Who said that anyone shouldn’t look at his views from later in life? Certainly not me.
I wrote “but I do think we gain something by looking at what historical icons actually were and how they changed.”
I think looking at the whole person is valuable when looking at someone like Einstein (or Churchill, or Lincoln, or Mandela) instead of defining them by a narrow slice of their lives. I think Einstein’s later stance against racism should be looked at in the context of an evolving view through his life, as opposed to him springing fully ideologically formed to adorn dorm room walls.
(edited to tone down snark–be the change you want to see in the world!)
I don’t think that @DrNobelDynamite is ignoring that. He’s pointing out that Einstein is treated as a mythological figure, who was always the wacky looking, crazy haired scientist, instead of a real human being who through out his life changed and evolved. Most people only know his activist period, not his views in the earlier parts of his life. Seeing that transition matters, too, I think.
You know you’re not obligated to read blog posts, right? I get by just fine by ignoring most of what’s posted on the internet.
For the rest of us, this kind of humanizing historical context is valuable. Should we stop because our discussion irritates you?
First of all, the tone of the article was to show how his views changed. Just calling Einstein out wouldn’t be better, it would be worse. Secondly, why should people not talk about these things merely because some nitwits won’t RTFA?
Bobby Kennedy for President, the Netflix 4-part documentary, does a pretty good job doing this, obviously wrt RFK. I really hadn’t known as much about his nasty work with McCarthy, his early views of the civil rights movement and its leaders. But RFK definitely evolved over time, to become the person many in society now celebrate.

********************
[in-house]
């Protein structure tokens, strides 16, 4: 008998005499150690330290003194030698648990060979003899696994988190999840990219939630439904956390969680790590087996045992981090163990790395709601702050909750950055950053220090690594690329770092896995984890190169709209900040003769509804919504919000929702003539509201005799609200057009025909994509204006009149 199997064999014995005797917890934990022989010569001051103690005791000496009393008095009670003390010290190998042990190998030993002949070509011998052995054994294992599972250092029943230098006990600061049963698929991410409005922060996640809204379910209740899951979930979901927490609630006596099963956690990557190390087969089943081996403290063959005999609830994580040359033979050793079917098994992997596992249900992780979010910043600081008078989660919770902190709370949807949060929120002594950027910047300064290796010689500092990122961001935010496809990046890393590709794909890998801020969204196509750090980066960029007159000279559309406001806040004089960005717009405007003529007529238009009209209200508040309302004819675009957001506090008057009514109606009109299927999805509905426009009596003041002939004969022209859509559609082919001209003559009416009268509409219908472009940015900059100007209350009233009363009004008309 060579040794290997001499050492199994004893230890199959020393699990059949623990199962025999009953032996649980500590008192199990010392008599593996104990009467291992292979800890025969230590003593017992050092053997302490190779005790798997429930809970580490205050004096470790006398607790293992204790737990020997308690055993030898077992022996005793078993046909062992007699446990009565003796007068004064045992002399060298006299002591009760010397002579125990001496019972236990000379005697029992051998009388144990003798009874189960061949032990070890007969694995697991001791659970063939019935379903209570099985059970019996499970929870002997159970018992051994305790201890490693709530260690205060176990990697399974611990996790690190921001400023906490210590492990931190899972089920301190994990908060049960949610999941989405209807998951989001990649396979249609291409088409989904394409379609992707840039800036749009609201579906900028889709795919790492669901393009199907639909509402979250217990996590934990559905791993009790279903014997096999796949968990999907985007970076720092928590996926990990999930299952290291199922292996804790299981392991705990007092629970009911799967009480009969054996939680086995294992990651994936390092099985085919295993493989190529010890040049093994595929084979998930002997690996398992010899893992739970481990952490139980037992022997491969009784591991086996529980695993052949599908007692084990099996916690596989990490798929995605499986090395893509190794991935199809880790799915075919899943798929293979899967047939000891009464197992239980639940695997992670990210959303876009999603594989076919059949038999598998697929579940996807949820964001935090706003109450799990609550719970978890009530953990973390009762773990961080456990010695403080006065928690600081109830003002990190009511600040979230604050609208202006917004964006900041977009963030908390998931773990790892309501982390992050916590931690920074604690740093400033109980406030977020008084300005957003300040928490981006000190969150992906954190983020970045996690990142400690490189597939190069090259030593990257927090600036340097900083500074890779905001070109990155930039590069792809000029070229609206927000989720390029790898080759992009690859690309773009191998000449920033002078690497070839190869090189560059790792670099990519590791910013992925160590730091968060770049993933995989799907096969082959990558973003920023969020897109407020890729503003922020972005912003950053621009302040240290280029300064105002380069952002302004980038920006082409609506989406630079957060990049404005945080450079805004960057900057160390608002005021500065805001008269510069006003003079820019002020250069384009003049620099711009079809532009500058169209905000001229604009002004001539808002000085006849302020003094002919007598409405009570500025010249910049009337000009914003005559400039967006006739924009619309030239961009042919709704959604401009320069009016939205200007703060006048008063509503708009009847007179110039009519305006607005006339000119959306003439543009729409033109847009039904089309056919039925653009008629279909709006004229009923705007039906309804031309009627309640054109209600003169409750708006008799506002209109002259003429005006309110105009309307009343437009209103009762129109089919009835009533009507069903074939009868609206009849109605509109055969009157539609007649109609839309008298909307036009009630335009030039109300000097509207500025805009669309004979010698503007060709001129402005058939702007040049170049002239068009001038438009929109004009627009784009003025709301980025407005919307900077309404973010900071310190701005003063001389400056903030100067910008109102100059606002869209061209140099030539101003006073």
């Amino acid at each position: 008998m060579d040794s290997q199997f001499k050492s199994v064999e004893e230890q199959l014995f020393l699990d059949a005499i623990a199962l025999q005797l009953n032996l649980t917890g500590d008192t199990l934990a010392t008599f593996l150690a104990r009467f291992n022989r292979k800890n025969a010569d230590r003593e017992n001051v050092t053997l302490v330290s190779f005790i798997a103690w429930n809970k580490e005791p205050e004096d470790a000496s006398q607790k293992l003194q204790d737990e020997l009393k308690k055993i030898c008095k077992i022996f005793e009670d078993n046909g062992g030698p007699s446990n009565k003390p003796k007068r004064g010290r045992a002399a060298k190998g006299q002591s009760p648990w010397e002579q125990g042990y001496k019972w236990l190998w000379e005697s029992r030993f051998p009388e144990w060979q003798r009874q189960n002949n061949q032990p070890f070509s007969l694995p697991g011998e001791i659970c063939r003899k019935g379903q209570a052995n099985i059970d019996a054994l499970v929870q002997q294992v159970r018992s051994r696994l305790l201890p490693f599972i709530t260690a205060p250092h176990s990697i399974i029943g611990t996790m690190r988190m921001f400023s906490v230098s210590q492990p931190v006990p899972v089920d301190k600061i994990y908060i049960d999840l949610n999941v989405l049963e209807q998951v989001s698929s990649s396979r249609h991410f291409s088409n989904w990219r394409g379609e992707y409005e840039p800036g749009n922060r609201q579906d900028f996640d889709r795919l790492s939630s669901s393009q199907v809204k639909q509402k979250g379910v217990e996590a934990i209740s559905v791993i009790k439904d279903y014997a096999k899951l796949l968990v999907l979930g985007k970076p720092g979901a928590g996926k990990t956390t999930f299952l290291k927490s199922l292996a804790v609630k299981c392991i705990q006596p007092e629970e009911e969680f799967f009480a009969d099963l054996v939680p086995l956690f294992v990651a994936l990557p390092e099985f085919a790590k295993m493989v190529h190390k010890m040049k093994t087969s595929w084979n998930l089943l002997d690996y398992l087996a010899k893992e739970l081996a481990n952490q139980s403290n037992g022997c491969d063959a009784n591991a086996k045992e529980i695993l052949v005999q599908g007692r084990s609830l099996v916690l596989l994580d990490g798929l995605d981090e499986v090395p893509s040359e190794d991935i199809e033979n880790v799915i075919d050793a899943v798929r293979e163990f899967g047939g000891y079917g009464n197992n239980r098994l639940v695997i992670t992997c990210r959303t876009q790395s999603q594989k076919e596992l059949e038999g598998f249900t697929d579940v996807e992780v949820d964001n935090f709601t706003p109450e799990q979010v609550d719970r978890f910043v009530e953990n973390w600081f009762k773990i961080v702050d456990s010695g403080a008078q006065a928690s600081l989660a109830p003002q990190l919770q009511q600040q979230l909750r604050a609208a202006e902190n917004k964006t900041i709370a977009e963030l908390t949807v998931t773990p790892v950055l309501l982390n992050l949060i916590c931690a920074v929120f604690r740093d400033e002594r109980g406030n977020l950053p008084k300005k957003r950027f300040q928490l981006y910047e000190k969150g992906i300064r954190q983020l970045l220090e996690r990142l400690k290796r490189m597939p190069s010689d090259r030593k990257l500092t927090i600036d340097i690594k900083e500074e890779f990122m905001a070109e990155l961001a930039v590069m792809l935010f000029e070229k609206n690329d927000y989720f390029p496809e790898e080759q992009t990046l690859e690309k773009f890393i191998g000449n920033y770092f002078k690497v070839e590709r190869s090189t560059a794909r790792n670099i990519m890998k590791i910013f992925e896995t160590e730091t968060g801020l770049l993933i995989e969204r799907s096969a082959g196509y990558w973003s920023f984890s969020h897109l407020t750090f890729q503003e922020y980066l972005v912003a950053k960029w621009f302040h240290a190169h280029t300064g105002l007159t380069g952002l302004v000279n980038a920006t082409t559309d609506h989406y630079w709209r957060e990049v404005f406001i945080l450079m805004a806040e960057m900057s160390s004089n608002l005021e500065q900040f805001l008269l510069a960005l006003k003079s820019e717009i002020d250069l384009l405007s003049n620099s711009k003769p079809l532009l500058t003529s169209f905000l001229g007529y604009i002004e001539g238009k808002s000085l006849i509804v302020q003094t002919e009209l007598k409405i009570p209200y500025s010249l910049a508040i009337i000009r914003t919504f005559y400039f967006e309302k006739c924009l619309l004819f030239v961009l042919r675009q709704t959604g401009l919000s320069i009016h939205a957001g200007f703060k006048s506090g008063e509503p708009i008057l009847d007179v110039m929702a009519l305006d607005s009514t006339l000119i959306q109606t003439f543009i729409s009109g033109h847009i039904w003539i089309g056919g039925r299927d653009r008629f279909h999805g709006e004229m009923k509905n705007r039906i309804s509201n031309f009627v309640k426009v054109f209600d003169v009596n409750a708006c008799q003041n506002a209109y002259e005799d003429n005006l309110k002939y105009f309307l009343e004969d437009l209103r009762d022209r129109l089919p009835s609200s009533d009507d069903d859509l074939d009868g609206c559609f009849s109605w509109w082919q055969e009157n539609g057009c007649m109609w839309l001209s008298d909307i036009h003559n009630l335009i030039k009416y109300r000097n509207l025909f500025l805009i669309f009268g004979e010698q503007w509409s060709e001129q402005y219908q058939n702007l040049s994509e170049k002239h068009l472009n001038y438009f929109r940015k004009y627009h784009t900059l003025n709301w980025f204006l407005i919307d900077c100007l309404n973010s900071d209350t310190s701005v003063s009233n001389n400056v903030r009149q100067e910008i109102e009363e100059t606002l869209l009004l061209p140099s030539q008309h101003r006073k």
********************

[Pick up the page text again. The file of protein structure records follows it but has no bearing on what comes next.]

Have to agree with you that it’s more useful and honest to acknowledge the full story. We all stand to benefit from seeing how people are able to undertake this very transformation, for our own sake, and that of our fellow planetary inhabitants.
Yeah I mean I used to think Thomas Jefferson was a pretty cool dude, that’s what they said in school. And he did do great stuff! But the whole raping slaves thing kinda opened my eyes to how maybe he wasn’t such a cool dude after all.
There is nothing wrong with realizing that you were mistaken and changing you views for the better. As it was said “there will be more joy in heaven over one sinner who repents than over ninety-nine righteous people who have no need of repentance.”
You know you’re not obligated to read article comments on the internet, right?
I’ve actually read several articles on the topic, and hundreds of articles on the topic of “OMG EINSTEIN WUZ WRONG” more generally. (For what it’s worth, this nitwit also has a PhD in physics and has read multiple scholarly biographies of Albert Einstein. The most comprehensive is Albrect Fölsing’s)
The problem is not the humanizing part of it. It’s all of the headlines wrapping the whole thing in the implicit expectation that Einstein should be above the norms of his culture and his contemporaries just because he was a “genius”. Continually fostering that expectation contributes to the mythologizing of Einstein, not his humanization.